[0009] A substantially pure or isolated oligodeoxynucleotide (ODN) is disclosed herein that is at least about 8 nucleotides in length, forms a G tetrad, has a CD value of greater than 2.9, has at least two guanosines, and suppresses an immune response. Optionally, the suppressive ODN has multiple guanosine-rich sequences, and in some examples, the ODN has one or more TTAGGG motifs. Furthermore, in particular embodiments, the ODN is modified to prevent degradation or is part of an oligodeoxynucleotide delivery complex that includes a targeting moiety. In one specific, non-limiting example the suppressive ODN suppresses CpG-DNA-induced immune activation.

[0010] Also disclosed herein is a pharmacological composition that includes the suppressive ODN and a pharmacologically acceptable carrier.

[0011] In another embodiment, a method is disclosed for treating or preventing an autoimmune disease in a subject. The method includes administering a therapeutically effective amount of the suppressive ODN to a subject having or at risk of developing an autoimmune disease, thereby treating or preventing the autoimmune disease. In some embodiments, the ODN is administered orally, intravenously, intra-muscularly, sub-cutaneously, or intra-articularly.

[0012] In another embodiment, a method is disclosed for treating or preventing an autoimmune disease in a subject that includes contacting immune cells with the suppressive ODN in vitro. The immune cells are and transferred to a subject having or at risk of developing an autoimmune disease.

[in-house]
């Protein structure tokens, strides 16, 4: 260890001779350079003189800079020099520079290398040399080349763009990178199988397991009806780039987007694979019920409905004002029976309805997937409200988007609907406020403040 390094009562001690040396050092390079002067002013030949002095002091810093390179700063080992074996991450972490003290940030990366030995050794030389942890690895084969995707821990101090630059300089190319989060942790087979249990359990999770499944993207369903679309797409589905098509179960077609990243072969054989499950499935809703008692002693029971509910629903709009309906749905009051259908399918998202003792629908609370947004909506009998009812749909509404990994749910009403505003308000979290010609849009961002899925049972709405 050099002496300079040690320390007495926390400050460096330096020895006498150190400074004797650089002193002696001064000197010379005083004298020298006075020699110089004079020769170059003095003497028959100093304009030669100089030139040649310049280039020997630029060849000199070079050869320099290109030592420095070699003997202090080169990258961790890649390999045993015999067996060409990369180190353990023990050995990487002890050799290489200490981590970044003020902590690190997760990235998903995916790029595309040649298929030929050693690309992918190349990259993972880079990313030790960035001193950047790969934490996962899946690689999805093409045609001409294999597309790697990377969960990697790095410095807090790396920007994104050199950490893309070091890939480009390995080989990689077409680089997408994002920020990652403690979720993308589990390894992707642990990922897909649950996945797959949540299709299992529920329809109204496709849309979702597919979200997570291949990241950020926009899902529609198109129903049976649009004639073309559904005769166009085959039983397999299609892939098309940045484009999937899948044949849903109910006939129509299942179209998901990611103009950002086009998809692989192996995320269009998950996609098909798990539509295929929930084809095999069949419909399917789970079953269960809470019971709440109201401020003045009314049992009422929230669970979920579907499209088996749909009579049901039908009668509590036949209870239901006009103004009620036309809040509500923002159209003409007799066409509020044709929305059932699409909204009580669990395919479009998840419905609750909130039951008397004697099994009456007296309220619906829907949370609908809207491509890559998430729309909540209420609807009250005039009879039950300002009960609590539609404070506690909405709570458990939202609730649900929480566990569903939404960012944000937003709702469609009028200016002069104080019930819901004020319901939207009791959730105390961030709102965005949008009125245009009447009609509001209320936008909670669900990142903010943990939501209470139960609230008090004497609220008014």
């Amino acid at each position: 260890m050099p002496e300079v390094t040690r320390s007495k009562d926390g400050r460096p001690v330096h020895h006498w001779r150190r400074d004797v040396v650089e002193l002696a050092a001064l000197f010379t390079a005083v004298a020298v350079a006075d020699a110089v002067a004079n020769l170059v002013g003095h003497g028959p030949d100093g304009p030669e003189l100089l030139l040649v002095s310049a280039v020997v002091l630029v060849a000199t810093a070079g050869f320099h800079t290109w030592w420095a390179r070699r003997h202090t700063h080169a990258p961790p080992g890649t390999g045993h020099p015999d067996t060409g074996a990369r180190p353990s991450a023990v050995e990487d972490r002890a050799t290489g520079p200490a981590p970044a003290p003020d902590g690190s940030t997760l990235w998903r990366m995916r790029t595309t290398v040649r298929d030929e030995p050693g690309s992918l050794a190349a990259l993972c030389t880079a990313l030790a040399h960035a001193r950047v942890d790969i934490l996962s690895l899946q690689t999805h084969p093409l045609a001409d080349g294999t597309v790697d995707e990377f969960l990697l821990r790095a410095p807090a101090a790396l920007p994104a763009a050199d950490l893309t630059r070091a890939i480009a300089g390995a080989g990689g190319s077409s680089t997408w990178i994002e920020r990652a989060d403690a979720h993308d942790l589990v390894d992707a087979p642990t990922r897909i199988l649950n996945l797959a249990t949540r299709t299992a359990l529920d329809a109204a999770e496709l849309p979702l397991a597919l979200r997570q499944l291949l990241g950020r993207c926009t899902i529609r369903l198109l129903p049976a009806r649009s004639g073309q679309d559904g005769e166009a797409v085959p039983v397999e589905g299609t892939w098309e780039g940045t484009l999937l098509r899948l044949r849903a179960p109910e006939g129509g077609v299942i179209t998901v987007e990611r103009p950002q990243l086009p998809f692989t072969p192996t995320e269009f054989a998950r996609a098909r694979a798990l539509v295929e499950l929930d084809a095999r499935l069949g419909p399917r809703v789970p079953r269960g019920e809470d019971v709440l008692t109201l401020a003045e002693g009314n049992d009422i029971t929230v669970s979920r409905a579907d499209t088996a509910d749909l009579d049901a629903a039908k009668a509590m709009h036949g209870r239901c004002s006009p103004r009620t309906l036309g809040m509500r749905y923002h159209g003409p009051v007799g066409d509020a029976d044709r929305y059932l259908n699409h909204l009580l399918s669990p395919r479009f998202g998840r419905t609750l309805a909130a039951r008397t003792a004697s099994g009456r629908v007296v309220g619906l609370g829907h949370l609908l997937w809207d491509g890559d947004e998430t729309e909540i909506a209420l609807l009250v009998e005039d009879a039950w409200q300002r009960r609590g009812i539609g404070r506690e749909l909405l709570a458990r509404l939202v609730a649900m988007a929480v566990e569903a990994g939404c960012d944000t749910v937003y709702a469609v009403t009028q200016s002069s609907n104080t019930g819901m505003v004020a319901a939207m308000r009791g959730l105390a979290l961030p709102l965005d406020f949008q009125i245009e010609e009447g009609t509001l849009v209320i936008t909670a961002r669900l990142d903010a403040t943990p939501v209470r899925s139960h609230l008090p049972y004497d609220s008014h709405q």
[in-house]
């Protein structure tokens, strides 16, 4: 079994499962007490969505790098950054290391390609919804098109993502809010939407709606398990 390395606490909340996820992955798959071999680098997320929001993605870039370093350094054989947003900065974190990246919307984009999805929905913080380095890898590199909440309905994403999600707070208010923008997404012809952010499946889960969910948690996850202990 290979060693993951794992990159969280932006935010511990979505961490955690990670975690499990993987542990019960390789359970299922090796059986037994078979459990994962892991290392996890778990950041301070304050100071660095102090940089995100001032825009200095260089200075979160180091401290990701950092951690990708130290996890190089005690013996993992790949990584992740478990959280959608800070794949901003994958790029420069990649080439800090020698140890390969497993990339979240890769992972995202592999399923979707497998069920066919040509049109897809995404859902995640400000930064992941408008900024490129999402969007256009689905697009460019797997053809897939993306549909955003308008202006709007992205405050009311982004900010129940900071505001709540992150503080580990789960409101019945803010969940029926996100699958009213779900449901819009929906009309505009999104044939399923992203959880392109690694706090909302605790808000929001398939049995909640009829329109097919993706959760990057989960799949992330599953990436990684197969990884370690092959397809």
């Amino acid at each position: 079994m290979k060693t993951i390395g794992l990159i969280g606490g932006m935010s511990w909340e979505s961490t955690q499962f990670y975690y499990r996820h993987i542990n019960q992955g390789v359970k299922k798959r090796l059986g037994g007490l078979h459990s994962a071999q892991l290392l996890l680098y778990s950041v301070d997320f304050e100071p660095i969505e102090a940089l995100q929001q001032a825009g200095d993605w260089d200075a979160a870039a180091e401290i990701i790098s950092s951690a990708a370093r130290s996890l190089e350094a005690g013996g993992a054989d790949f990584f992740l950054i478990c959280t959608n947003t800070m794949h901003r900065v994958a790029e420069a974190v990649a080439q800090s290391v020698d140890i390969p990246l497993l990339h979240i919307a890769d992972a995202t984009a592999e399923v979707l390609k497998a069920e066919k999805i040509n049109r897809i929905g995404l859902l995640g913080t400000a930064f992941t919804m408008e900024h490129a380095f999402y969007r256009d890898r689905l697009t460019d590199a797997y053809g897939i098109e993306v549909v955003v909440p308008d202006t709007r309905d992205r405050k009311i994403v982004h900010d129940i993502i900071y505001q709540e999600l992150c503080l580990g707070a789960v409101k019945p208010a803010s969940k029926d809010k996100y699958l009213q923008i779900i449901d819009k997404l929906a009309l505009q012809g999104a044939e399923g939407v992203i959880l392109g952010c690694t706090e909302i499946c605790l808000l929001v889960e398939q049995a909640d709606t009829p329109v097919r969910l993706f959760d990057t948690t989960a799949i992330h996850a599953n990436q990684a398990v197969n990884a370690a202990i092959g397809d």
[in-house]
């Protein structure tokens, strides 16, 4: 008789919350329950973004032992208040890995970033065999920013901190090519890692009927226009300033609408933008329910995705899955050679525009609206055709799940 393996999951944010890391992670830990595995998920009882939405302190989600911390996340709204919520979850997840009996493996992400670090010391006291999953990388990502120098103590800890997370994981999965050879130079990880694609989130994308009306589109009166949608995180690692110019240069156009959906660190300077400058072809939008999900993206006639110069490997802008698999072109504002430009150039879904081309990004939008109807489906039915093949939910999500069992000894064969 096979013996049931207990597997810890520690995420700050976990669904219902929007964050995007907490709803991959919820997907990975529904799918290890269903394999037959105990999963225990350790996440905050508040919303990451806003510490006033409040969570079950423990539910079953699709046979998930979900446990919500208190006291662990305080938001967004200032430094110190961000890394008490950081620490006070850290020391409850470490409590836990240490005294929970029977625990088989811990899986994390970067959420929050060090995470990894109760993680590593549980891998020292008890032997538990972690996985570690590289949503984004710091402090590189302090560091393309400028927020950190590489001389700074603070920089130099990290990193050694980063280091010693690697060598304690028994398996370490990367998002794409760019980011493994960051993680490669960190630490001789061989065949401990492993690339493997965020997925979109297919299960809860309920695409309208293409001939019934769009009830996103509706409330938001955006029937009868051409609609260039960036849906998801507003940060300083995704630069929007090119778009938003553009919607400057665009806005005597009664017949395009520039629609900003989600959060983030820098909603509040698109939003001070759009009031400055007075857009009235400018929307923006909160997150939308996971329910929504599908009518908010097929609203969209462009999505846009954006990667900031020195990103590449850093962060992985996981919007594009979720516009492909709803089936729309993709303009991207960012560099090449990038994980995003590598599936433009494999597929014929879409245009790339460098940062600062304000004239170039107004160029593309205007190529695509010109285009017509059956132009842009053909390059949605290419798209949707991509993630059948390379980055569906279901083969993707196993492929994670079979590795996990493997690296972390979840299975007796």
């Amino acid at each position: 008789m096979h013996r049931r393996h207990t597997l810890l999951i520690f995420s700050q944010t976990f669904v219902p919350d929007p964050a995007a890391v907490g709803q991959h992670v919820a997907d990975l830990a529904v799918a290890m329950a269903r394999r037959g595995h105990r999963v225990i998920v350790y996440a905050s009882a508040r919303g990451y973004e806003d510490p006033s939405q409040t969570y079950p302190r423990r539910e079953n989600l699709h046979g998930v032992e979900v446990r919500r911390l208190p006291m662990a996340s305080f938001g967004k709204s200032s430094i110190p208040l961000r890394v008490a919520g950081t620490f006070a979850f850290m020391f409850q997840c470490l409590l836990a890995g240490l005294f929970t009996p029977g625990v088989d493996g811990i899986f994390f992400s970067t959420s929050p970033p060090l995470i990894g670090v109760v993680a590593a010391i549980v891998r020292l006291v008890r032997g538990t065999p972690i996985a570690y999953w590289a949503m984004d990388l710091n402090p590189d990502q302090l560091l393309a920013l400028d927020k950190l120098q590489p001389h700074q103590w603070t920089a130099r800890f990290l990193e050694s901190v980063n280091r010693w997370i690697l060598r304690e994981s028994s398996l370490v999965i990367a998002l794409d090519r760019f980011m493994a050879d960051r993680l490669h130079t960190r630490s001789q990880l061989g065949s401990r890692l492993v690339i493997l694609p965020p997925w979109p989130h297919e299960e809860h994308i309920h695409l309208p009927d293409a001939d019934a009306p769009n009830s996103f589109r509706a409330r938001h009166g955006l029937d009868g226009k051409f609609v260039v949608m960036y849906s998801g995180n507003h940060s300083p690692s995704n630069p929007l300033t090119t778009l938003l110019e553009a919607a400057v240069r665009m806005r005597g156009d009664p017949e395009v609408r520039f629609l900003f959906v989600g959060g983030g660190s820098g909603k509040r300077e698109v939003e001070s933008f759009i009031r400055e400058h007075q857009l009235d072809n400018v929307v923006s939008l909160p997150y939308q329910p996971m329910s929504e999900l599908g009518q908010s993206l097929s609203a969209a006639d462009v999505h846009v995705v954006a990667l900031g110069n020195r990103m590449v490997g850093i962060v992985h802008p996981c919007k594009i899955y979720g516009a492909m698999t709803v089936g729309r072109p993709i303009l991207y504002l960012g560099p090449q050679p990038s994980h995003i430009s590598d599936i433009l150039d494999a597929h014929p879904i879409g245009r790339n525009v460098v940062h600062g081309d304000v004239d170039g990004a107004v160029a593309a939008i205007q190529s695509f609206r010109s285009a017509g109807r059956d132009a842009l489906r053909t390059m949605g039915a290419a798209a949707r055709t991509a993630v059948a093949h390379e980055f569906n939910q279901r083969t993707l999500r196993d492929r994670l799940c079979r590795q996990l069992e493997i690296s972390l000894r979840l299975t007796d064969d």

[0013] Other embodiments are methods of suppressing an immune response in a subject including administering a therapeutically effective amount of a suppressive ODN to a subject in which it is desirable to suppress an immune response, thereby suppressing the immune response.

[0014] Also described herein is a kit for treating or preventing an autoimmune disease in a subject that includes the suppressive ODN and instructions for administering the ODN to a subject.

BRIEF DESCRIPTION OF THE FIGURES

[0015]FIG. 1: is a set of diagrams of the structure of a G-tetrad. FIG. 1A is a diagram of the structure of an individual G-tetrad that shows the Hoogsteen base pairing. M+ represents a monovalent cation such as K+ or N+ and dR is the sugar-phosphate backbone. FIG. 1B is a schematic representation showing the possible folded intramolecular quadruplex structure. FIG. 1C is a schematic showing the GG-base pair formed by means of Hoogsteen hydrogen bonds. FIG. 1D is a schematic of an intramolecular hairpin.

[0016]FIG. 2: is a set of graphs showing the factors contributing to the suppression of CpG-induce immune activation. FIG. 2A is a graph showing that mammalian DNA suppresses CpG DNA-induced immune activation. FIG. 2B is a graph showing that the telomeric TTAGGG repetitive motif is suppressive. FIG. 2C is a graph showing that the suppressive motif is active in trans and cis conformations. FIG. 2D is a graph showing that suppressive ODNs selectively block CpG DNA-induced immune activation. FIG. 2E is a graph showing that Poly Gs are critical for suppression. FIG. 2F is a graph showing that G-tetrad forming non-telomere sequences are also suppressive.